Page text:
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  • Writer's pictureThe Publishing Post

Legacies, Memories and Wonders

In the first edition of The Publishing Post, we’d like to take you on a short literary journey. To satisfy your translated book needs, we’ll be paying homage to the great Carlos Ruis Zafón, reviewing Minor Detail, a painfully beautiful historical book about the Nakba, and of the remarkable novella by Japanese prodigy Mieko Kawakami.

The Legacy of Zafón

When one thinks of Spanish literature there are two authors who immediately come to mind: Miguel de Cervantes and Carlos Ruis Zafón. The former achieved fame thanks to the iconic character of Don Quixote, the latter for making readers from all over the world fall in love with Barcelona.

However, Zafón’s talent is not recognised worldwide. His first novel, The Prince of Mist, was published in Spain in 1993, but was only translated into English in 2010. The Shadow of the Wind also had late success among the international public. The book was published in 2001, but translations wouldn’t start until 2004. It has now been translated into 43 languages and has sold more than 15 million copies worldwide, making Zafón the second most read Spanish author in history.

Zafón died at the age of 55 on June 19, 2020. It was a major loss that shocked readers around the world.

Minor Detail

Trigger warning: this book deals with war crimes, sexual assault and other sensitive topics.

The beautifully bare prose of Adania Shibli’s Minor Detail feels like a media report, informing the readers of yet another war crime. However, no matter how impersonal the language feels, it is impossible to remain unperturbed.

The untenability of impassivity is what unites the two halves of this clean-cut book. In the first half, we see the last days of a Palestinian girl raped and murdered by Israeli settlers in 1949, all through the eyes of her killer. She is given no perspective or voice. Twenty-five years later, a woman is compelled to retrace the victim’s steps in a perilous quest to uncover her story. We see how the narrator obsessively doubts her rights to “retell the girl’s story.”

The book masterfully reflects on justice, memory and systematic erasure. However, the necessity of giving voice to the voiceless is intentionally left unresolved. The victim remains wordless and nameless, a “black mass” on the burning sand, a weightless dot erased from the map of history like the countless Palestinian villages that had populated the Negev desert until 1949.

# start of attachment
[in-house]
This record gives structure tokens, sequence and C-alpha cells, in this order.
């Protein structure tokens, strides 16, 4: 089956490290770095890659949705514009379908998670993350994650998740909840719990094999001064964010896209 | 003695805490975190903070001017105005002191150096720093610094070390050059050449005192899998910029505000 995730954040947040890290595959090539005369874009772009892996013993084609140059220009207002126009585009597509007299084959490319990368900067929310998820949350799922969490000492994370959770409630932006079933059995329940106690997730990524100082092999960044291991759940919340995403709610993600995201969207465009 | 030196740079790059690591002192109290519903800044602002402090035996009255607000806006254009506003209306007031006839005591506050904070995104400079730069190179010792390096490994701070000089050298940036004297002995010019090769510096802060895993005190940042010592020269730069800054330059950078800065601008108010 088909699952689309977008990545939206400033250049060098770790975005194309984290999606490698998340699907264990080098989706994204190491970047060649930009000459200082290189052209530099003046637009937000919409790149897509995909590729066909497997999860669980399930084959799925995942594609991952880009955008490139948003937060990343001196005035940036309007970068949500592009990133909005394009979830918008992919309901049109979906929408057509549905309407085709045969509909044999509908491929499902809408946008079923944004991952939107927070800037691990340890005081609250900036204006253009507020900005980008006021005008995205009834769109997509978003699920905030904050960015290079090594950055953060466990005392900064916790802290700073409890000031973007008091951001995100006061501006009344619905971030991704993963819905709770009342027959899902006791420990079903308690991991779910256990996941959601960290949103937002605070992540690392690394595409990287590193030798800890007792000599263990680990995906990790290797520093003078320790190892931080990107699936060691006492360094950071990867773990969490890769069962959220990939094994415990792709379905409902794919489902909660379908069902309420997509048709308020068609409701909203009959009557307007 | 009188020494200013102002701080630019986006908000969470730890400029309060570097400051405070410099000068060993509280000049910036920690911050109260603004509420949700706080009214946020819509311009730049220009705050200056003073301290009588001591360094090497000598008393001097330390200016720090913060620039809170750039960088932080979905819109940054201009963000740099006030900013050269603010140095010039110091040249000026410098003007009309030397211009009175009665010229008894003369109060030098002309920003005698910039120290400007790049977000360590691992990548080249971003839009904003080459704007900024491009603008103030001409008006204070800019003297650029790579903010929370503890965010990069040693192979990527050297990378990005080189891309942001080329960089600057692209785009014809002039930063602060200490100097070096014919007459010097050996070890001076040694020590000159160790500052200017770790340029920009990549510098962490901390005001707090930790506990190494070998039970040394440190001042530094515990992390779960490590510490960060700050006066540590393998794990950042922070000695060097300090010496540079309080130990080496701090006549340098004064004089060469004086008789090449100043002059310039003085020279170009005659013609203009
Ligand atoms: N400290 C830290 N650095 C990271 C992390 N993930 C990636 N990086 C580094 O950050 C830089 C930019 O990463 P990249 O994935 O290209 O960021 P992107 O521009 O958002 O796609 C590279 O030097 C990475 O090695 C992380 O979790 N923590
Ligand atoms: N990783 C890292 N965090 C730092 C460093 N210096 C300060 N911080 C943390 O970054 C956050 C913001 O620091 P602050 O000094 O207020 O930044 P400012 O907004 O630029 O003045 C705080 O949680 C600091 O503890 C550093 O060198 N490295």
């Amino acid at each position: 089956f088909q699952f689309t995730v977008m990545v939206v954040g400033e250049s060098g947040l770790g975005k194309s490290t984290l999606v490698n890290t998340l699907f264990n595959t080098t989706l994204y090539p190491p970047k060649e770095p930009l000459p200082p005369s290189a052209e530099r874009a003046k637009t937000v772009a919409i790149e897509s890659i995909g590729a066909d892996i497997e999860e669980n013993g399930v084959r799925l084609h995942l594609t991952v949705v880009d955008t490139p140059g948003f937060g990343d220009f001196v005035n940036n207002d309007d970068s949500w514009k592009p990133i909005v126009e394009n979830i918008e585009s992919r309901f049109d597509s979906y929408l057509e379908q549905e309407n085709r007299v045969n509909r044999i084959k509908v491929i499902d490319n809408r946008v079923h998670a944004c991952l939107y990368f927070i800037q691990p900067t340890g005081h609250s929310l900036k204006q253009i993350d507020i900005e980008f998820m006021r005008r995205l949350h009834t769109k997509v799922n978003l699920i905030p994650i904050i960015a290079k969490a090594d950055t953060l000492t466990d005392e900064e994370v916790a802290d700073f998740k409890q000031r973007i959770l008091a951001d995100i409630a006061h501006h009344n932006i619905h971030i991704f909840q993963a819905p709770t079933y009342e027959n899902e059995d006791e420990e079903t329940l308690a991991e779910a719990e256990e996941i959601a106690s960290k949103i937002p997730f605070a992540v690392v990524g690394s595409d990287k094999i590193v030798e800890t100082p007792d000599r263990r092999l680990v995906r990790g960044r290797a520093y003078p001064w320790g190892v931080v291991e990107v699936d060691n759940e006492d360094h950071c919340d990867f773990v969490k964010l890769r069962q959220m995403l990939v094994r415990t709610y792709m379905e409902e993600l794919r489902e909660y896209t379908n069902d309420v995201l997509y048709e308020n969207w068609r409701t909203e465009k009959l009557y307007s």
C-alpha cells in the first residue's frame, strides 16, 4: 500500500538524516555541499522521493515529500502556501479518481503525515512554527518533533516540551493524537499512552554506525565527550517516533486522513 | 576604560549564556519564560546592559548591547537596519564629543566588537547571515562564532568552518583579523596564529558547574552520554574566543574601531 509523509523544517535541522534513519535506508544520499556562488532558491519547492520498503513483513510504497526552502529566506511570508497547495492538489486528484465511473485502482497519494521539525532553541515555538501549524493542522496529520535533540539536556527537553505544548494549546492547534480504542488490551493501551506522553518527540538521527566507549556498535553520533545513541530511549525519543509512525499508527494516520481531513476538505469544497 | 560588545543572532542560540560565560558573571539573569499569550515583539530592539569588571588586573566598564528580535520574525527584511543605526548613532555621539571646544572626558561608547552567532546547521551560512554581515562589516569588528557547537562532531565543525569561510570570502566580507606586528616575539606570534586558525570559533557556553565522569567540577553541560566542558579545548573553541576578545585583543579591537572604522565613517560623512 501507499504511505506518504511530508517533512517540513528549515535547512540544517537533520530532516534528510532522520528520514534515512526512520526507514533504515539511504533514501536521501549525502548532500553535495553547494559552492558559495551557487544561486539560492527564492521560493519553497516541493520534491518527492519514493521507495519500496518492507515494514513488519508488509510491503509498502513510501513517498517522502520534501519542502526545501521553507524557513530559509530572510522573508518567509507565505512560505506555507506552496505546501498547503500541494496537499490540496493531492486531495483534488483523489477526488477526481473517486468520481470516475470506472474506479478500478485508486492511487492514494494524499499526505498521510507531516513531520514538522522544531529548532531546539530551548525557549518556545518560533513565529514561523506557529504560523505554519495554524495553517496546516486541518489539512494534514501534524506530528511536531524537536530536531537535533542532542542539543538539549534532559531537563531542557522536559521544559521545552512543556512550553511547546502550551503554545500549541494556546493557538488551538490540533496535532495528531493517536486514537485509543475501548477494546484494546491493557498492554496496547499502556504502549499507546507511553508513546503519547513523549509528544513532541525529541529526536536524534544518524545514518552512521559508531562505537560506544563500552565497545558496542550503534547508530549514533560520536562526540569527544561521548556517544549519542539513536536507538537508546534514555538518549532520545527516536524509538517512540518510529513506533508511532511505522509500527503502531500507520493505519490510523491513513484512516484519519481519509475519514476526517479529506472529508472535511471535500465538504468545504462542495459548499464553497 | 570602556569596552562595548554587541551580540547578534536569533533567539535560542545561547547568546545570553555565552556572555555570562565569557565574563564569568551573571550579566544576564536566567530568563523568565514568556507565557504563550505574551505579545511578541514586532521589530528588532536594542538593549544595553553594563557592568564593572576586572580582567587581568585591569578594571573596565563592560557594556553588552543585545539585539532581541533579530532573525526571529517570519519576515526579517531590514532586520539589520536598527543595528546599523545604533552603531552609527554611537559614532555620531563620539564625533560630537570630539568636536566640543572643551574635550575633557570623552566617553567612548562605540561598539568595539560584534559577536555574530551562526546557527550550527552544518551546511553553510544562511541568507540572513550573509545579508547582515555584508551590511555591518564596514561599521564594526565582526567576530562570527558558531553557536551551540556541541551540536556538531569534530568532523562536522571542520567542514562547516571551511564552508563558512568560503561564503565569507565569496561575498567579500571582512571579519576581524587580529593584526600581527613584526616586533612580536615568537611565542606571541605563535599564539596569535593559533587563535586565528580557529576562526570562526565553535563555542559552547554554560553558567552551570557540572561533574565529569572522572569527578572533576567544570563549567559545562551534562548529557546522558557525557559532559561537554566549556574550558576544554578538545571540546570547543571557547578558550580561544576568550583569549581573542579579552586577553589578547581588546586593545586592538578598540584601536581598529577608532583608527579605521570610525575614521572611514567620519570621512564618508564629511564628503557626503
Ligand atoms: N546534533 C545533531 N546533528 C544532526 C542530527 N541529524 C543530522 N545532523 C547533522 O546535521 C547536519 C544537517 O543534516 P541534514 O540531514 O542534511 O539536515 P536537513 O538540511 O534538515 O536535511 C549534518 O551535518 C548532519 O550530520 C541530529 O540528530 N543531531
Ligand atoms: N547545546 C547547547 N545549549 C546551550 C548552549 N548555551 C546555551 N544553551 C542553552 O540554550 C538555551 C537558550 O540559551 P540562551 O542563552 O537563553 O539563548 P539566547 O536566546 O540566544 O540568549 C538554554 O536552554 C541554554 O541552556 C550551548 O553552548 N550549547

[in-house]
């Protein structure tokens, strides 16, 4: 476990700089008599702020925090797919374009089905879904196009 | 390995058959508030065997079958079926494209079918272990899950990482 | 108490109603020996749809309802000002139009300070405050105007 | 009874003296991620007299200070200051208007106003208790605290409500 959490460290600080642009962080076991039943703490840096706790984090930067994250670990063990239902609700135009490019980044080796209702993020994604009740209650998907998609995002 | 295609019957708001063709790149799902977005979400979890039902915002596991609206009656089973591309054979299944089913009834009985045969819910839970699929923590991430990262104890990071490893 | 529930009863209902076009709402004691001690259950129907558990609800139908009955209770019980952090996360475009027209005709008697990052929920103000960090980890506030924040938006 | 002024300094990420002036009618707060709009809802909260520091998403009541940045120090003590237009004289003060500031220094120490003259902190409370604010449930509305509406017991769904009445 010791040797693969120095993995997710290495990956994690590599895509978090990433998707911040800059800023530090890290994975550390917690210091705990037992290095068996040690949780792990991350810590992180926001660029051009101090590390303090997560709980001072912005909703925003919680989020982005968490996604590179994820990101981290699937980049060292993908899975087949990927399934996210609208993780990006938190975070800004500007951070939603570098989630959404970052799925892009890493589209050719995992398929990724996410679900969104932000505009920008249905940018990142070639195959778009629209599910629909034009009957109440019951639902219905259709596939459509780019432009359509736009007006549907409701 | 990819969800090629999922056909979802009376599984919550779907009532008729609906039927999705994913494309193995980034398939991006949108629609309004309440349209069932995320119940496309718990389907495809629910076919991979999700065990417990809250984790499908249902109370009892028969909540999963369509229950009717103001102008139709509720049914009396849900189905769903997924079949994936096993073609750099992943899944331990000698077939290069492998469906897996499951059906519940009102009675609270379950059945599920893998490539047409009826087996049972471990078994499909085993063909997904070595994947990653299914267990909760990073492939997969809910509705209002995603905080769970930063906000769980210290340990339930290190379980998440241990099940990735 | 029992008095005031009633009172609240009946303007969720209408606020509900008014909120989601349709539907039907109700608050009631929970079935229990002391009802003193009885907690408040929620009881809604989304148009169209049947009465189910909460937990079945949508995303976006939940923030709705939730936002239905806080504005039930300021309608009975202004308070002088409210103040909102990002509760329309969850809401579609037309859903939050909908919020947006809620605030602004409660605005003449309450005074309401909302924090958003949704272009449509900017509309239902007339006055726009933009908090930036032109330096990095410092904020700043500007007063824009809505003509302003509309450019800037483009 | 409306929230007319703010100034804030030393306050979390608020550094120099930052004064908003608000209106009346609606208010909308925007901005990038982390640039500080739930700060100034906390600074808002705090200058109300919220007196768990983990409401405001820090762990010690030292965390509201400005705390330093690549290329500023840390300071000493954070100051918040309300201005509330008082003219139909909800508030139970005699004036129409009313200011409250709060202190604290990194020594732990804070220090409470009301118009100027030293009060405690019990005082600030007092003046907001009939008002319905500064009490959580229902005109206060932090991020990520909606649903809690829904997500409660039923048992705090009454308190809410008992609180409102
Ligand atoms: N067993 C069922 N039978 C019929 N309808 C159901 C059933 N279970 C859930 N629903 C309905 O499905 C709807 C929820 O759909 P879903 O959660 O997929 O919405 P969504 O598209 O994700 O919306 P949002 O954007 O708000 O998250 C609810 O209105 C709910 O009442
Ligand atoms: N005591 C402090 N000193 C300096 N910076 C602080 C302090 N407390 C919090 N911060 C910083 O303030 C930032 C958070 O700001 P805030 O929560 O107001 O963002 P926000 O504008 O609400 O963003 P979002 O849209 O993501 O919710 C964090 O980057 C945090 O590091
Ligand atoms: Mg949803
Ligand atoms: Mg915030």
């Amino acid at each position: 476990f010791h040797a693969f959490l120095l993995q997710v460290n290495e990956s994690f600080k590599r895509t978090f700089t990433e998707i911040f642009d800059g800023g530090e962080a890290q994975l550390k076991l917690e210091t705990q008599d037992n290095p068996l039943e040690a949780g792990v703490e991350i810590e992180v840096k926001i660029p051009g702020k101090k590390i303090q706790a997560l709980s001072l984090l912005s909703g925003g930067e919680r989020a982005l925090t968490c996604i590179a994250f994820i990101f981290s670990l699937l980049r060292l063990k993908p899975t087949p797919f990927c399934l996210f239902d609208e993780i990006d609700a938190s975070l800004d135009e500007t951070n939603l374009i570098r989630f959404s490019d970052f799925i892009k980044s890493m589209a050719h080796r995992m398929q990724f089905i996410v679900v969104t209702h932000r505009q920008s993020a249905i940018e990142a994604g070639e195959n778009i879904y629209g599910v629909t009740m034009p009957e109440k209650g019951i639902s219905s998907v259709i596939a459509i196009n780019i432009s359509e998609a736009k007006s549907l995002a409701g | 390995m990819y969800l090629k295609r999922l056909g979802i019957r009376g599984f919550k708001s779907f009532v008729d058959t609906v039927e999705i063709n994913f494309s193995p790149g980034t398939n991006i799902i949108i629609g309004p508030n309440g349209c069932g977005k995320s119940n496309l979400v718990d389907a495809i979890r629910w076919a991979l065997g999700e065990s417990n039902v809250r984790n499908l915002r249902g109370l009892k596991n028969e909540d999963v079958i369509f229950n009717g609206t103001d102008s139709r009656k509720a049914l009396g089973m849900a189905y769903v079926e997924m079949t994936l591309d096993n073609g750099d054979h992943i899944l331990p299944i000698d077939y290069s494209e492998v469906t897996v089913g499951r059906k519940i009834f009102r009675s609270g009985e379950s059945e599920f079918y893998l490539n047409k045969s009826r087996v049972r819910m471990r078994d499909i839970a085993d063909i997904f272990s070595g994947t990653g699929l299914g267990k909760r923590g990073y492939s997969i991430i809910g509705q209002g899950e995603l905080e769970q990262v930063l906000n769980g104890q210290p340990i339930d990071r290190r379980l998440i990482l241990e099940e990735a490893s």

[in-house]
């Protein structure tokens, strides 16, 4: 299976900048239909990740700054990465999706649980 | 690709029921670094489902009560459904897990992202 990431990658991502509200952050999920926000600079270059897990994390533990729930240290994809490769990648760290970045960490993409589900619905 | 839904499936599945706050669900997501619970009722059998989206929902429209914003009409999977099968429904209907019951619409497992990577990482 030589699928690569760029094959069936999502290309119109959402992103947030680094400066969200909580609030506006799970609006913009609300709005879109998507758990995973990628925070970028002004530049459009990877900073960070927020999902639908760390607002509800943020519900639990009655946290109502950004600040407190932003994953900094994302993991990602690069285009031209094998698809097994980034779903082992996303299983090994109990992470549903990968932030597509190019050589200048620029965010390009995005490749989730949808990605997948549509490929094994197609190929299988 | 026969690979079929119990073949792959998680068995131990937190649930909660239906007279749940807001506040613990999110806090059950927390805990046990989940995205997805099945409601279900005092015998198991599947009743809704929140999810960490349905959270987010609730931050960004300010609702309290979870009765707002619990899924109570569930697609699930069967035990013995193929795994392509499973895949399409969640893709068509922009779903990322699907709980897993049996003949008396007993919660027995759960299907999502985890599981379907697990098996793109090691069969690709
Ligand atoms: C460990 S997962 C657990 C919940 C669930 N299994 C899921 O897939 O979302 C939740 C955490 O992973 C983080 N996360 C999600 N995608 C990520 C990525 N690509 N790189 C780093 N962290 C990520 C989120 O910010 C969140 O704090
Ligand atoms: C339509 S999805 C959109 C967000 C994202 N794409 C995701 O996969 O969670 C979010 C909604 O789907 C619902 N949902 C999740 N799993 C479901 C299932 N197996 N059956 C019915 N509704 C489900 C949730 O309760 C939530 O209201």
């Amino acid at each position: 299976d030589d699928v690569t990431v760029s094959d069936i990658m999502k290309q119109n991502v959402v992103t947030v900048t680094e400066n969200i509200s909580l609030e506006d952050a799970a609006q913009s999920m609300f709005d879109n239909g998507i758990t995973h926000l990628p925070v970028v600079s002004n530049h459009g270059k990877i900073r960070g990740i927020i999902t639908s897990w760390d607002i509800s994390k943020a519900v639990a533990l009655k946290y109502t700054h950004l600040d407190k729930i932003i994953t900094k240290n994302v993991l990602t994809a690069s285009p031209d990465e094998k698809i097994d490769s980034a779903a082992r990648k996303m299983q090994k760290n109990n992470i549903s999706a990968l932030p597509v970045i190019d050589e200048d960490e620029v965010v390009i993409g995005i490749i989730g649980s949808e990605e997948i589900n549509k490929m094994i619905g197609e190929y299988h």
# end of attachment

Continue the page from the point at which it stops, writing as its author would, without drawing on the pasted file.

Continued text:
Ms Ice Sandwich

Ms Ice Sandwich is the latest novella by Japanese author Mieko Kawakami, which has been translated by Louise Heal Kawai.

The protagonist, an eight-year-old boy, becomes obsessed with a young woman that sells sandwiches at his local supermarket. Her bright blue eyeshadow gives her the nickname of ‘Ms Ice Sandwich’. The unnamed protagonist’s life is distinguished by the female presence. He lives with his mother, a fortune teller, and his mute, dying grandmother, who he confides in. She is the only person he can share his thoughts with, knowing his secrets will be safe with her. After the protagonist realises that his perception of Ms Ice Sandwich differs from everyone else’s, he forms a bond with a classmate called Tutti, as they both have experienced and dealt with loss in the past.

Despite being short, this novella offers the opportunity to view the world through the whimsical lens of a fouth-grader, which Kawakami’s exquisitely renders in her work. Ms Ice Sandwich is ideal for those who prefer the dry and straightforward style used by many Japanese authors.

Ms Ice Sandwich is a weird, cinematic experience of a book that echoes Hayao Miyazaki’s masterpieces.


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